The demoralized British retreated and the Americans won a victory that rang around the world, convincing the French that the cause of independence was worth backing with money, supplies and troops.
By 1798, the British Army’s Board of Ordnance began planning a soldier-proof rifle with deadly accuracy for specially dedicated marksman.
By the 1800’s the British army comes out with the Ezekiel Baker rifle, its patterned after the Jäger rifle. The Baker rifle worked very well for the 95th Rifle Regiment. The regiment main focus was on killing anyone responsible for command, control and communication on the battlefield. Slowly the rest of the world begin to realize the riflemen were the “future of warfare“.
For all soldiers out there, please tip your helmet to honor the Baker rifle and the troops who carried it. Just like the USMC rifle creed, the rifle is your best friend and life, take care of it and it will take care of you whether you’re a soldier or hunter.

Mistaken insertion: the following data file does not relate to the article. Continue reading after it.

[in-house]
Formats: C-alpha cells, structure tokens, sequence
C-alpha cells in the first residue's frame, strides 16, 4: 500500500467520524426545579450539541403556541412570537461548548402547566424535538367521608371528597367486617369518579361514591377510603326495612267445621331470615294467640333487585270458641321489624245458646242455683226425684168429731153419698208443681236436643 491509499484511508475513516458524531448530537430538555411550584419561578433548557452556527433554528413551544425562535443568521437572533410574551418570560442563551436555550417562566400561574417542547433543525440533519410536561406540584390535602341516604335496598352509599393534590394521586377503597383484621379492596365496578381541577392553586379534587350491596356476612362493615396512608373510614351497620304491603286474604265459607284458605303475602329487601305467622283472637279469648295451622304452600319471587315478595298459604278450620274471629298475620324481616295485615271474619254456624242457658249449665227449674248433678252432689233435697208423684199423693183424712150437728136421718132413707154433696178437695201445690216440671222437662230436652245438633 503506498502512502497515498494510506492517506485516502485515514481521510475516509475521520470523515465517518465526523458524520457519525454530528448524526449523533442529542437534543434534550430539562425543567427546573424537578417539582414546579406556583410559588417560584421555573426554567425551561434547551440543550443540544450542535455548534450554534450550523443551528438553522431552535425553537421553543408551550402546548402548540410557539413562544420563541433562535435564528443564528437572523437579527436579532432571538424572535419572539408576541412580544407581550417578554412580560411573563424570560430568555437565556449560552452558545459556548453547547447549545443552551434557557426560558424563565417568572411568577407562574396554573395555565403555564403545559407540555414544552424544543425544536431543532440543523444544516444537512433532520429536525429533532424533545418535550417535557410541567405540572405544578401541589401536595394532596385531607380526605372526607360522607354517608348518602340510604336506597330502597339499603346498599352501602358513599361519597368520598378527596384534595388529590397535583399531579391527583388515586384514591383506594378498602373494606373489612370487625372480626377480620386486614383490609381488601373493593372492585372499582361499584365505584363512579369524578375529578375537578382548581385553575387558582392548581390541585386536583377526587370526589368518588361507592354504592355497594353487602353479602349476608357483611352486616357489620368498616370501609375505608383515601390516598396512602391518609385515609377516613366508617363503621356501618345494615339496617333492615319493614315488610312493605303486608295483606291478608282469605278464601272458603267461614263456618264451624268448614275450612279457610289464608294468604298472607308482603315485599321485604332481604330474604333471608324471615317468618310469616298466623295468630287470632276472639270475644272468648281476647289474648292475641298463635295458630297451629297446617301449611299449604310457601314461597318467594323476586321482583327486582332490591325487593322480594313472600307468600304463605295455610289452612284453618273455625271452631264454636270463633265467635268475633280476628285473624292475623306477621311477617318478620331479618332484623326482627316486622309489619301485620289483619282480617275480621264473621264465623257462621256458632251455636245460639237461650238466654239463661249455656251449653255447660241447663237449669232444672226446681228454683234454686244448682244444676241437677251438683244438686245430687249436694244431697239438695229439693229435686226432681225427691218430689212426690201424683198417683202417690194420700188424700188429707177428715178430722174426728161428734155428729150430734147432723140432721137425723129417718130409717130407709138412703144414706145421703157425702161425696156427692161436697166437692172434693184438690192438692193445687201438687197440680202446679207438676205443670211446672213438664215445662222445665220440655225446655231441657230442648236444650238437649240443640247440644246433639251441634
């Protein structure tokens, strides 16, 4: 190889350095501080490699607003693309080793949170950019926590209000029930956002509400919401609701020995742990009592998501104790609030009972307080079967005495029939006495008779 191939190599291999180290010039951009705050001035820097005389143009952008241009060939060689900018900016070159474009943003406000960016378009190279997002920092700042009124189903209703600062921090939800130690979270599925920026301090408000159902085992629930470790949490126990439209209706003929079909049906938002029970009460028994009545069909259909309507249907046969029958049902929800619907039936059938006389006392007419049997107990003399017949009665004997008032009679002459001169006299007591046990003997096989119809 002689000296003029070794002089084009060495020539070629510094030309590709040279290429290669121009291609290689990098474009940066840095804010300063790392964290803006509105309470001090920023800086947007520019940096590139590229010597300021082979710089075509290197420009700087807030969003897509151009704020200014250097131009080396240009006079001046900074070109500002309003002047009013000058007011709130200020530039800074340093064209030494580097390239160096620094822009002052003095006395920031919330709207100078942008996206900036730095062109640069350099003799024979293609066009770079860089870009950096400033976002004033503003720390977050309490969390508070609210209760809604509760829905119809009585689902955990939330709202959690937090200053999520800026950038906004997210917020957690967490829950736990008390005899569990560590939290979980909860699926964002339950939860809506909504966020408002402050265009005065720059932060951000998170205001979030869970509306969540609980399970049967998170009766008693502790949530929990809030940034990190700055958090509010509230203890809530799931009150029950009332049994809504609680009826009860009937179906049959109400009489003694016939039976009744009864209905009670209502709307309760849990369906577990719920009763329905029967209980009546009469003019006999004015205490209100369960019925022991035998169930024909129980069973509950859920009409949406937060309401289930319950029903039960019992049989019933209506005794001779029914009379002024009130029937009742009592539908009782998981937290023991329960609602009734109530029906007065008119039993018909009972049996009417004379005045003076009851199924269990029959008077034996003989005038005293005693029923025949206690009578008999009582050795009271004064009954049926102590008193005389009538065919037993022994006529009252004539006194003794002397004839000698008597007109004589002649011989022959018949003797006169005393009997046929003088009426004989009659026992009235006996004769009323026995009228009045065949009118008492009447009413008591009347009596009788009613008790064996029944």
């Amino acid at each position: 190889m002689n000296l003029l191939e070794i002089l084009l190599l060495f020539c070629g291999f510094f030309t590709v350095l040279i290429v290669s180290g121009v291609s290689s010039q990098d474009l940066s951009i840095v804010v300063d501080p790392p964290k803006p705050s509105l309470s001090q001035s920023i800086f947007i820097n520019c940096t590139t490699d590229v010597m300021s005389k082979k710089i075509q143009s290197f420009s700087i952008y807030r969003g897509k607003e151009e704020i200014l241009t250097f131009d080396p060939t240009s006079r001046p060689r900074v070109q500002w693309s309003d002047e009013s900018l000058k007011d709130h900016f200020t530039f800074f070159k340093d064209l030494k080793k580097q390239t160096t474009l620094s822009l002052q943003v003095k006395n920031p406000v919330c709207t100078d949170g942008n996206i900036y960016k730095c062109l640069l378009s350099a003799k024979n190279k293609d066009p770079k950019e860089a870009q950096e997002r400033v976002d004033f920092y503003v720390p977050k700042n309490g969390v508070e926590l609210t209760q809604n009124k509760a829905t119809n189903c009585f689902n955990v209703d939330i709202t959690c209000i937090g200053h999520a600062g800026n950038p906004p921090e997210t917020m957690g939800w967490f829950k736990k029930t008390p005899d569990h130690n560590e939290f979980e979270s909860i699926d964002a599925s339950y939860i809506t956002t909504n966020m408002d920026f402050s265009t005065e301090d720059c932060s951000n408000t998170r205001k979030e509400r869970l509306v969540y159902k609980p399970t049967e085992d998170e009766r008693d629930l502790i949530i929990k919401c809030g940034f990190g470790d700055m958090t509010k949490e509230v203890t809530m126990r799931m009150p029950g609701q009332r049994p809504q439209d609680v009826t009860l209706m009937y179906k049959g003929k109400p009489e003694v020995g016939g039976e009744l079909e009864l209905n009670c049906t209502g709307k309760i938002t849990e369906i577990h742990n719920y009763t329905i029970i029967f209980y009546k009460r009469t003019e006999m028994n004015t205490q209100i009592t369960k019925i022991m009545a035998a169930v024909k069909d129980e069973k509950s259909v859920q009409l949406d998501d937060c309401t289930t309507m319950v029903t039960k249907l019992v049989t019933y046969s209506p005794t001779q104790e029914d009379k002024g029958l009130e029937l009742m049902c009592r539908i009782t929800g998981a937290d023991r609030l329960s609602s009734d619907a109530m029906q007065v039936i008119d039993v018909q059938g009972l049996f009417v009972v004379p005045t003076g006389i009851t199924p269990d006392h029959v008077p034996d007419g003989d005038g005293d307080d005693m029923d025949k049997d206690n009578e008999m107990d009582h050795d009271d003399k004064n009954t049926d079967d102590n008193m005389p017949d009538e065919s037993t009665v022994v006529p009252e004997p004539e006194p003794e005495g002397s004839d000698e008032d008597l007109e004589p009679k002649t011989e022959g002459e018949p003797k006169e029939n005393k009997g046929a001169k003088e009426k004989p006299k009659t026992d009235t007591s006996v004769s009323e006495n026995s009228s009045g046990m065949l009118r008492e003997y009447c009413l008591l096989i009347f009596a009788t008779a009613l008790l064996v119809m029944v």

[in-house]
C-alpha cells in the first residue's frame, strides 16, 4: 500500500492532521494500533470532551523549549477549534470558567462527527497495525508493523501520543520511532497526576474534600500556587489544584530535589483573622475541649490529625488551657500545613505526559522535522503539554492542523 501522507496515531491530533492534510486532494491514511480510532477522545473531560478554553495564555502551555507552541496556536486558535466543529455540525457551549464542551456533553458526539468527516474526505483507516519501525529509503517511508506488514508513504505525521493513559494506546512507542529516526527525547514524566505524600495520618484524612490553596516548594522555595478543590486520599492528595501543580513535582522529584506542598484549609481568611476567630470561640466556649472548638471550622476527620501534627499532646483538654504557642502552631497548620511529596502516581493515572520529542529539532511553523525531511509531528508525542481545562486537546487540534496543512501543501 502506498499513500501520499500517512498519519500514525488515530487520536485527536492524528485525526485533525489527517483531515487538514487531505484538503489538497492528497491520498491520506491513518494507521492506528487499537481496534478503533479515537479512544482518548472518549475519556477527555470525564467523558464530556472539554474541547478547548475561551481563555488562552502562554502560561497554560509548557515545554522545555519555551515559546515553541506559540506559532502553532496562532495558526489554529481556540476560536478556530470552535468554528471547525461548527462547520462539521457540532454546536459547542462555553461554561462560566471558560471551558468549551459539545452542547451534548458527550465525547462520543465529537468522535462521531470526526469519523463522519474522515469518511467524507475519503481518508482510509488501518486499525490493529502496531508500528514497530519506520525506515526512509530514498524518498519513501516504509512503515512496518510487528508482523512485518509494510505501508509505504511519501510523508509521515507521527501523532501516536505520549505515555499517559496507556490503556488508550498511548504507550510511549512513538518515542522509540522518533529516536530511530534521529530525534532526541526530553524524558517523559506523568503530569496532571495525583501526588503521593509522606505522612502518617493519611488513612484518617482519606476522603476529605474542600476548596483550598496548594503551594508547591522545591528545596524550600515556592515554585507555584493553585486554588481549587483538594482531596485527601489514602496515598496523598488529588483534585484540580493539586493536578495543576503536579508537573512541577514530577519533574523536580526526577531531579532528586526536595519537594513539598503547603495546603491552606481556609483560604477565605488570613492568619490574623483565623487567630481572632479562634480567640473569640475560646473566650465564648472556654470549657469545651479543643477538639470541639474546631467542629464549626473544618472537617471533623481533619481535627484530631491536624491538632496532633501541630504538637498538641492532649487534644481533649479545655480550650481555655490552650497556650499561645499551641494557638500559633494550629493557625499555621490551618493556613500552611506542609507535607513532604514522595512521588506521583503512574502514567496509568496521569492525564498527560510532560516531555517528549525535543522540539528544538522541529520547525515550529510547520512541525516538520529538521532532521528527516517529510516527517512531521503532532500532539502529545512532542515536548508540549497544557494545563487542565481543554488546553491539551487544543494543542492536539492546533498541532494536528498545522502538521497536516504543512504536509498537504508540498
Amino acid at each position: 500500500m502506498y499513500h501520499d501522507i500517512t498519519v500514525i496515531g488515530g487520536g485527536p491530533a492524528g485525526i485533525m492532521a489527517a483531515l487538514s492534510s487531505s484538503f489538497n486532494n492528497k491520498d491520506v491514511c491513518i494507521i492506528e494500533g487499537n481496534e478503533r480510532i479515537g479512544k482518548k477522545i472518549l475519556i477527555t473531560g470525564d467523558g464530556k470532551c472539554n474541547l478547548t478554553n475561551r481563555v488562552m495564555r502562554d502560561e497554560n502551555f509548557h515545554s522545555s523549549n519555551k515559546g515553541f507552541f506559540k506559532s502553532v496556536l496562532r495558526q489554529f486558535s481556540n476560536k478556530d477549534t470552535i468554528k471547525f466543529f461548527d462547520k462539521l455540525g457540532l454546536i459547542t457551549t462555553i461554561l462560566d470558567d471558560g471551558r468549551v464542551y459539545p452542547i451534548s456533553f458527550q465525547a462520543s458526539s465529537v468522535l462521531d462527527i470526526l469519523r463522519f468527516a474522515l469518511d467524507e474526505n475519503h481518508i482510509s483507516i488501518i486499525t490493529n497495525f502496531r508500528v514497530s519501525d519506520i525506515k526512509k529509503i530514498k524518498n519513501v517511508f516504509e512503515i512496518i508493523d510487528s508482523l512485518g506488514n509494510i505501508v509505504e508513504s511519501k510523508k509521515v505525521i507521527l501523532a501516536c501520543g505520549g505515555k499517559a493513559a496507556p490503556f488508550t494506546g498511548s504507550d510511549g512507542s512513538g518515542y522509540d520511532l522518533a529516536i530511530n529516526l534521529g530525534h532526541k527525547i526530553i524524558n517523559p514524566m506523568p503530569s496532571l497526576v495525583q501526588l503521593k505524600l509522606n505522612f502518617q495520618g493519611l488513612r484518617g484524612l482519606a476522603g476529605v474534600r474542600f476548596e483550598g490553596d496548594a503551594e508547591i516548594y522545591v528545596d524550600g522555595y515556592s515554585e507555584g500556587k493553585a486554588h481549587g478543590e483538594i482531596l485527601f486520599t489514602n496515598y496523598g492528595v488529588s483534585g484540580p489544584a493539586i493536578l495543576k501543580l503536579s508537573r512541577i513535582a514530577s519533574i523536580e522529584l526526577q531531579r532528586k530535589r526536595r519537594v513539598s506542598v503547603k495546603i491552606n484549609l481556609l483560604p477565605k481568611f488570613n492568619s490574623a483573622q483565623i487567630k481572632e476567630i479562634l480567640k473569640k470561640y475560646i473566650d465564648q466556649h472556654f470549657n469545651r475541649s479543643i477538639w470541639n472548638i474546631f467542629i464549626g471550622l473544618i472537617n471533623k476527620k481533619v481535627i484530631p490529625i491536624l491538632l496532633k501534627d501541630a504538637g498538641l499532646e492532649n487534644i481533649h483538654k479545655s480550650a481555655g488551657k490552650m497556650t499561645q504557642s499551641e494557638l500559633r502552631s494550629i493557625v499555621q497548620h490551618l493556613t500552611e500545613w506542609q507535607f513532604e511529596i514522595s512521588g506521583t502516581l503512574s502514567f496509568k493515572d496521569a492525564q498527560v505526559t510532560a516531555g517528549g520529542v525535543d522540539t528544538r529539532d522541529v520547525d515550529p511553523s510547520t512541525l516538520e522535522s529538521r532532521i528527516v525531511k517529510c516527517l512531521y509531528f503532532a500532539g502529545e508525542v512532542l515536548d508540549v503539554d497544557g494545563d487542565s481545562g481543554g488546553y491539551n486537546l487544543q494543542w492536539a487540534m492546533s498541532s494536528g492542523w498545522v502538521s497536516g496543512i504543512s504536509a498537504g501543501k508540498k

Today we’re going to test out various fire position for the Baker Rifle, as found in contemporary texts of the early 1800s.
The nature of soldiering provided by the 95th rifles and other light infantry units demanded that the men be exercised in and familiar with a range of firing positions, according to the ground they found themselves operating in. To today’s soldier, these issues are somewhat of a non-issue, but to the infantry of the early 1800s, they were the preserve of the lightbulbs (?) We’ll examine some of these positions as found in period artwork.
The most comprehensive image I have found is this one, showing the Standing, kneeling, sitting, prone, and supine positions. I also drew on the book, “Twenty-three Years Practice and Observations with Rifle Guns”, by the man himself, Ezekiel Baker. Using this artwork and supporting documentation, I’ll attempt to recreate these positions and provide some comment as to their effectiveness.
The Standing Position
As a form of ‘control experiment’, I elected to go first with the standing, unsupported. The saline points of this position are the fact that the rifle is supported completely with the muscle of the left and right arms. It does have the advantage, however, of being very quick to adopt.